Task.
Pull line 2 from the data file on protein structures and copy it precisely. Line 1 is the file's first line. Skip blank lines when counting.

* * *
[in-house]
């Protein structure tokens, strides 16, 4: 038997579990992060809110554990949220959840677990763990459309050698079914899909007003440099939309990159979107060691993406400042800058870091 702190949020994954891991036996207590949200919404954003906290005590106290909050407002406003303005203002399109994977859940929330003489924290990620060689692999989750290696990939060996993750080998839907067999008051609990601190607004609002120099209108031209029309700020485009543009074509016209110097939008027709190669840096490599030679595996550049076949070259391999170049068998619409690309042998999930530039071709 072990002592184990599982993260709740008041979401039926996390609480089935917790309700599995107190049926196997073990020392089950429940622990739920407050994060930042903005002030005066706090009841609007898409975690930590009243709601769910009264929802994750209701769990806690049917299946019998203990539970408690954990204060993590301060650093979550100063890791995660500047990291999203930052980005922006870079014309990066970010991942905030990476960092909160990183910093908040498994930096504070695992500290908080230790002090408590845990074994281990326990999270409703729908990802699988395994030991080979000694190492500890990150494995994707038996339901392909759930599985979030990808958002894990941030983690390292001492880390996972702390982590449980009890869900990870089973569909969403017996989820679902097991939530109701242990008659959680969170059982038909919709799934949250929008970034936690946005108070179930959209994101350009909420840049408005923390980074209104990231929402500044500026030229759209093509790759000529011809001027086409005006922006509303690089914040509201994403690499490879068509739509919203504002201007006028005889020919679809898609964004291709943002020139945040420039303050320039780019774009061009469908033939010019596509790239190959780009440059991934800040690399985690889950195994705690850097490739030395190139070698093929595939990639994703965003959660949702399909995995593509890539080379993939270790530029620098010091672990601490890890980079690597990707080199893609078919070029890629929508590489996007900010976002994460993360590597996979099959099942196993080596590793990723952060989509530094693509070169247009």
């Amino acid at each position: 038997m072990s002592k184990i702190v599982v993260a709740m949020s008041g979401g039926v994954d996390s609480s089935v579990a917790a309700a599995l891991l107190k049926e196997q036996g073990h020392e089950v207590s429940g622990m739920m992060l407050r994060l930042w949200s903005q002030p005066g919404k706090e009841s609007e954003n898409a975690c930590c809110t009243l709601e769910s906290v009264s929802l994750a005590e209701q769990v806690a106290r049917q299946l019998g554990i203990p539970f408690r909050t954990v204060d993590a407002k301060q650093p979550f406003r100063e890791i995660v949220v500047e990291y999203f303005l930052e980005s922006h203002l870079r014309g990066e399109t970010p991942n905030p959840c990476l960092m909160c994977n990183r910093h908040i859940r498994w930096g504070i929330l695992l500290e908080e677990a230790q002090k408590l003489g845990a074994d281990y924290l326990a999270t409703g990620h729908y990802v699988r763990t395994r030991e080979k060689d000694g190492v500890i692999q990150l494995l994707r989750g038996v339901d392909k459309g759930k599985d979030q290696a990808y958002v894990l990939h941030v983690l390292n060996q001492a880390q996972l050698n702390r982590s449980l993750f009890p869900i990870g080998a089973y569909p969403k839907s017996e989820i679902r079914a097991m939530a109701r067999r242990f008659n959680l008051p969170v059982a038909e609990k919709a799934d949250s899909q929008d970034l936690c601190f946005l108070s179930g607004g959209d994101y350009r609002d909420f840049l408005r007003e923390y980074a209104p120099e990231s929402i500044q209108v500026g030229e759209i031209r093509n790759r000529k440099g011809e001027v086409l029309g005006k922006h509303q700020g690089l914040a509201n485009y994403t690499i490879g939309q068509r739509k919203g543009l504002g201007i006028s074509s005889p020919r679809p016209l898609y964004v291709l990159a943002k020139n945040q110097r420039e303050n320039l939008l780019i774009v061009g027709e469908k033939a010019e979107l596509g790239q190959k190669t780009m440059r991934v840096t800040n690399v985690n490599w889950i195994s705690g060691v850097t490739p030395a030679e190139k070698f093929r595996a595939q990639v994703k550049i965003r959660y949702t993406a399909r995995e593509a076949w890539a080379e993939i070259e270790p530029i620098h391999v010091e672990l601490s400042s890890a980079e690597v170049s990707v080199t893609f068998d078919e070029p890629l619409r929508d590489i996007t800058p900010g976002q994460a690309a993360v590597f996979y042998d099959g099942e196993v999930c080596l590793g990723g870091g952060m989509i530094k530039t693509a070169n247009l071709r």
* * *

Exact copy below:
């Protein structure tokens, strides 16, 4: 038997579990992060809110554990949220959840677990763990459309050698079914899909007003440099939309990159979107060691993406400042800058870091 702190949020994954891991036996207590949200919404954003906290005590106290909050407002406003303005203002399109994977859940929330003489924290990620060689692999989750290696990939060996993750080998839907067999008051609990601190607004609002120099209108031209029309700020485009543009074509016209110097939008027709190669840096490599030679595996550049076949070259391999170049068998619409690309042998999930530039071709 072990002592184990599982993260709740008041979401039926996390609480089935917790309700599995107190049926196997073990020392089950429940622990739920407050994060930042903005002030005066706090009841609007898409975690930590009243709601769910009264929802994750209701769990806690049917299946019998203990539970408690954990204060993590301060650093979550100063890791995660500047990291999203930052980005922006870079014309990066970010991942905030990476960092909160990183910093908040498994930096504070695992500290908080230790002090408590845990074994281990326990999270409703729908990802699988395994030991080979000694190492500890990150494995994707038996339901392909759930599985979030990808958002894990941030983690390292001492880390996972702390982590449980009890869900990870089973569909969403017996989820679902097991939530109701242990008659959680969170059982038909919709799934949250929008970034936690946005108070179930959209994101350009909420840049408005923390980074209104990231929402500044500026030229759209093509790759000529011809001027086409005006922006509303690089914040509201994403690499490879068509739509919203504002201007006028005889020919679809898609964004291709943002020139945040420039303050320039780019774009061009469908033939010019596509790239190959780009440059991934800040690399985690889950195994705690850097490739030395190139070698093929595939990639994703965003959660949702399909995995593509890539080379993939270790530029620098010091672990601490890890980079690597990707080199893609078919070029890629929508590489996007900010976002994460993360590597996979099959099942196993080596590793990723952060989509530094693509070169247009």